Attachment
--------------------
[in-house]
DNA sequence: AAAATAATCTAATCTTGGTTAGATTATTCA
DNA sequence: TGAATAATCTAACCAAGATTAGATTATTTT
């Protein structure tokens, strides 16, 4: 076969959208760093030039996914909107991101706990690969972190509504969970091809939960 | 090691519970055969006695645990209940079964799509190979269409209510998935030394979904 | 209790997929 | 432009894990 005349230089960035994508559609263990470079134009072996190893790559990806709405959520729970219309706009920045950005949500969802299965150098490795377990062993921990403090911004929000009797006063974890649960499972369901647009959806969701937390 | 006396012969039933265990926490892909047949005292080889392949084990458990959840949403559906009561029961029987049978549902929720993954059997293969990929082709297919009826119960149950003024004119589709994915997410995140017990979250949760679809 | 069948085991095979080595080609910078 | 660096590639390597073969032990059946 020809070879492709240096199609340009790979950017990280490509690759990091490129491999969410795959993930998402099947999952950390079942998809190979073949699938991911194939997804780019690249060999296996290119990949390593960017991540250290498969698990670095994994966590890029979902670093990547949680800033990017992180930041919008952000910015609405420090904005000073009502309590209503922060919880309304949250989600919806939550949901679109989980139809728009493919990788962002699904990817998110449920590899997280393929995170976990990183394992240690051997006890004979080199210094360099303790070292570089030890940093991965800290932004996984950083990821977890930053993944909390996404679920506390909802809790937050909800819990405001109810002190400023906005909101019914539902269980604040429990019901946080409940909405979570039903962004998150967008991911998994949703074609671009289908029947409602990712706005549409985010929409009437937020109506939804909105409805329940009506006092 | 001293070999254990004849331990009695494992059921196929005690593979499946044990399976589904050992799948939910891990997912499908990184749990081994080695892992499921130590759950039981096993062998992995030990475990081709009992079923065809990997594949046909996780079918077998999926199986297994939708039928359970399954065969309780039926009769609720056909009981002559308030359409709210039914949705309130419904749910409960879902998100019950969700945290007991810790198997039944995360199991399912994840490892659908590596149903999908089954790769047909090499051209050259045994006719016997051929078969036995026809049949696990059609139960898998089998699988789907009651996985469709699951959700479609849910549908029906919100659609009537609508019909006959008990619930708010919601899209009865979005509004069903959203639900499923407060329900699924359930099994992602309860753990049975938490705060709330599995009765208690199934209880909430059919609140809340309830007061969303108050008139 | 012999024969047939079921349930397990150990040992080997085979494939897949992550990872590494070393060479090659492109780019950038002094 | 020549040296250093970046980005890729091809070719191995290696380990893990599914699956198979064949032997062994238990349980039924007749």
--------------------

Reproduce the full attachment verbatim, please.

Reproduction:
[in-house]
DNA sequence: AAAATAATCTAATCTTGGTTAGATTATTCA
DNA sequence: TGAATAATCTAACCAAGATTAGATTATTTT
């Protein structure tokens, strides 16, 4: 076969959208760093030039996914909107991101706990690969972190509504969970091809939960 | 090691519970055969006695645990209940079964799509190979269409209510998935030394979904 | 209790997929 | 432009894990 005349230089960035994508559609263990470079134009072996190893790559990806709405959520729970219309706009920045950005949500969802299965150098490795377990062993921990403090911004929000009797006063974890649960499972369901647009959806969701937390 | 006396012969039933265990926490892909047949005292080889392949084990458990959840949403559906009561029961029987049978549902929720993954059997293969990929082709297919009826119960149950003024004119589709994915997410995140017990979250949760679809 | 069948085991095979080595080609910078 | 660096590639390597073969032990059946 020809070879492709240096199609340009790979950017990280490509690759990091490129491999969410795959993930998402099947999952950390079942998809190979073949699938991911194939997804780019690249060999296996290119990949390593960017991540250290498969698990670095994994966590890029979902670093990547949680800033990017992180930041919008952000910015609405420090904005000073009502309590209503922060919880309304949250989600919806939550949901679109989980139809728009493919990788962002699904990817998110449920590899997280393929995170976990990183394992240690051997006890004979080199210094360099303790070292570089030890940093991965800290932004996984950083990821977890930053993944909390996404679920506390909802809790937050909800819990405001109810002190400023906005909101019914539902269980604040429990019901946080409940909405979570039903962004998150967008991911998994949703074609671009289908029947409602990712706005549409985010929409009437937020109506939804909105409805329940009506006092 | 001293070999254990004849331990009695494992059921196929005690593979499946044990399976589904050992799948939910891990997912499908990184749990081994080695892992499921130590759950039981096993062998992995030990475990081709009992079923065809990997594949046909996780079918077998999926199986297994939708039928359970399954065969309780039926009769609720056909009981002559308030359409709210039914949705309130419904749910409960879902998100019950969700945290007991810790198997039944995360199991399912994840490892659908590596149903999908089954790769047909090499051209050259045994006719016997051929078969036995026809049949696990059609139960898998089998699988789907009651996985469709699951959700479609849910549908029906919100659609009537609508019909006959008990619930708010919601899209009865979005509004069903959203639900499923407060329900699924359930099994992602309860753990049975938490705060709330599995009765208690199934209880909430059919609140809340309830007061969303108050008139 | 012999024969047939079921349930397990150990040992080997085979494939897949992550990872590494070393060479090659492109780019950038002094 | 020549040296250093970046980005890729091809070719191995290696380990893990599914699956198979064949032997062994238990349980039924007749």